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June 10, 2013

Points East: Keeping a camera close

LAUREL COUNTY, Ky. — Most of the time at sunset and in the early morning fog when the light is just perfect, Loretta and I have cameras handier that most cops have side arms at the ready. You just never know when you ‘re going to need or have the opportunity to shoot something.  

In our case it’s opportunity and we know that most law enforcement officers  don’t ever want to pull their guns and only do so when the need arises. But we love to be ready to pull our cameras out and shoot, without warning, the random ray of light on a honeysuckle flower or flock of geese on the wing.  Dew on the roses or robins just hatched. Grandsons a grinning or causing mischief. Gardens a growing in weather like this. You get the picture (no pun intended).  

The problem is, we don’t have holsters and even when we are driving slowly with cameras in our laps out and about actually looking for stuff to shoot, we miss most of the good stuff. And oh so rarely do we get a photo worth keeping when we are out searching. The best ones are the ones we carry in our memories—the ones that got away when we had no camera handy.  

I don’t know how many times I’ve been on the front porch late in the day or early in the morning when I have literally yelled back inside the house, something to the effect of “Granny get your gun and hurry up about it.”      

A chipmunk munching on a peanut hull in the morning mist on the rock wall out front of the yard.  Wood peckers of several types and sizes on rotted old fence posts and a mama bobwhite quail, just last week, hastily herding her brood of a dozen or so chicks out of the garden for unfounded fear that I would do them harm.  

And baby and half-grown rabbits. Apparently the wettest spring we’ve had in a while has caused the briars and undergrowth to grow such that rabbits have an abundance of shelter from their predators along with all the sprouts of their favorite foods. Any hour of the day on Old Railroad Grade,  which runs five or so miles up Lowell Branch Valley parallel to US 52, a young rabbit will dart across the road every three or so hundred yards right now. Late in the day or in the early morning they literally rule the road and it is amazing to me that so few are being killed by cars. Fast and agile are the rabbits and too fast and common to bother photographing. Even the local beagle hounds are bored.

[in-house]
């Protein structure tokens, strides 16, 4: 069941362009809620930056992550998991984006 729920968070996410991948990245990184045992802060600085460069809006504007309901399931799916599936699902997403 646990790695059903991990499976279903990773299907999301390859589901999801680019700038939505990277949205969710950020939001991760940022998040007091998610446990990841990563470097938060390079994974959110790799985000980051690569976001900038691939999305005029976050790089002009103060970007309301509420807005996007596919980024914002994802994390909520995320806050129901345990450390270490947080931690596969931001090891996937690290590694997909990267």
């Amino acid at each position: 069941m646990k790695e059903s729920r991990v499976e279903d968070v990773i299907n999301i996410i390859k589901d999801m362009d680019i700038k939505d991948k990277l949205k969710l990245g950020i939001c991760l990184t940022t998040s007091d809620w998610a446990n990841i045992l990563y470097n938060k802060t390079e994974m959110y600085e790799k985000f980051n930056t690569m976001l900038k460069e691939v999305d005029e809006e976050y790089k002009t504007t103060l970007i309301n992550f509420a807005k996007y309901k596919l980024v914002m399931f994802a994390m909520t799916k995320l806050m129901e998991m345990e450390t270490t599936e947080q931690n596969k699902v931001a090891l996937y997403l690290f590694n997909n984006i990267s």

On the other hand, no camera close at hand, late last Friday I was watering the petunias and geraniums and such on our front porch when I saw what appeared to be a big dog loping down the middle of our road and realized almost at once that it was a coyote. “GRANNY GET YOUR GUN,” or something like that, I yelled  at Loretta but she only made it outside in time to watch the one on the road meet up with two others coming out of the woods  and then they ran the half mile, uphill length of the pasture next door  toward the fellow who lives on the other sided of the ridge. In broad daylight.

We hear these critters celebrating several times a night when they have caught some prey and I figure they are getting fat on rabbits. And I figure, that given the undergrowth, they have figured out how to spook them out onto the road which is why they will run up and down it without fear of humankind.

No photographs to prove it yet but I intend to get some. When the rabbits run out, our section of the county is going to be overrun with coyotes. We’ve had a recent rash of complaints of neighbors accusing neighbors of having dogs kill cattle, especially young calves. I suspect that they have not seen anything yet.   And unless they bring out something stouter than a camera when aiming at the coyotes, the problem is only going to worsen.  

My goal, in the short term, is to get some pictures so, instead of packing around a big camera, I’ve got one that will fit in my shirt pocket. And that’s as fast, on the draw, as a hip held holster. We’ll see.

ikeadams@aol.com

 

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